Here is something I have been giving a lot of thought to over the past months.
Audacity works with children from very diverse socio-cultural, linguistic and economic backgrounds. The communities we serve are far more diverse, in this sense, than those of us who run the company.
If we are mainly producing Disney stories (our plays) that are clearly creations of a cultural hegemony, how do we allow for the self-exploration/self-discovery within that context?
To be sure the power of being able to participate in the familiar is important to these children. To my eyes, our program participants appear to find comfort, joy and strength in connecting to the larger dominant cultural artifacts. At the very least, participating in a team that makes plays for an audience appears to be an experience that offers an over all positive experience.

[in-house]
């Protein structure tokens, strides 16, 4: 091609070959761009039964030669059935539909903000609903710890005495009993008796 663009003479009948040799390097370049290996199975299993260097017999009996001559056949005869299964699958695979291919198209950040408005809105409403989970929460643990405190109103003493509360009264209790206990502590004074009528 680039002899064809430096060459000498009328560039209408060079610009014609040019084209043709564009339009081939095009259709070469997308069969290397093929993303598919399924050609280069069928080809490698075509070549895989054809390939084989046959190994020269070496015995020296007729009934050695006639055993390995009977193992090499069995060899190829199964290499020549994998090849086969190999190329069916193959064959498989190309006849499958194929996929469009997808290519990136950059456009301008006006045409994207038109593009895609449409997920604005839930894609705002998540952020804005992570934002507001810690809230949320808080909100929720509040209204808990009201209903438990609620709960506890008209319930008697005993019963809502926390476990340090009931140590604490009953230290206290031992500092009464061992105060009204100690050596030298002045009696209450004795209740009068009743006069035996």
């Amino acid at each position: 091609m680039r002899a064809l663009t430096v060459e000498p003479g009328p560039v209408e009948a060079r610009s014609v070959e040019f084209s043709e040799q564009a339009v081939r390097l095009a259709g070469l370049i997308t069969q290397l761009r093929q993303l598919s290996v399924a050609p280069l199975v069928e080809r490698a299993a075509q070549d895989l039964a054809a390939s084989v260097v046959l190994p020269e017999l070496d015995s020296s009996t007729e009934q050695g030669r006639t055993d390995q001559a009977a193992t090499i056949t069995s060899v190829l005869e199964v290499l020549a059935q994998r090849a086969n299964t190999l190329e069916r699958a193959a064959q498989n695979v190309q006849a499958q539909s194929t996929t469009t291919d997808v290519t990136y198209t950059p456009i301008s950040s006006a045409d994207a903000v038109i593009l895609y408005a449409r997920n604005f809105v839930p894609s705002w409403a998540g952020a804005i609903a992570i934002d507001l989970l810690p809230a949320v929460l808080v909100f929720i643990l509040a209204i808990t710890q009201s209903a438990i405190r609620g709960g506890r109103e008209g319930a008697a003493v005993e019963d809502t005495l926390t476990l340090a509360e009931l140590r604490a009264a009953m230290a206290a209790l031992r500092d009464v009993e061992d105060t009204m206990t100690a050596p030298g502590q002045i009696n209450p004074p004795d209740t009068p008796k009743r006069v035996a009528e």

The question I think about very often is this: How do we do all of this while still allowing (make room for) gateways/openings though which a non-homogenized self might emerge (be fostered)? How do we make sure to leave openings for the natural hybrid identity of the children we serve? How so we work with hegemonic artifacts of culture such that our approach is expanding and not limiting?
Founder and President
The Audacity Performing Arts Project, Inc.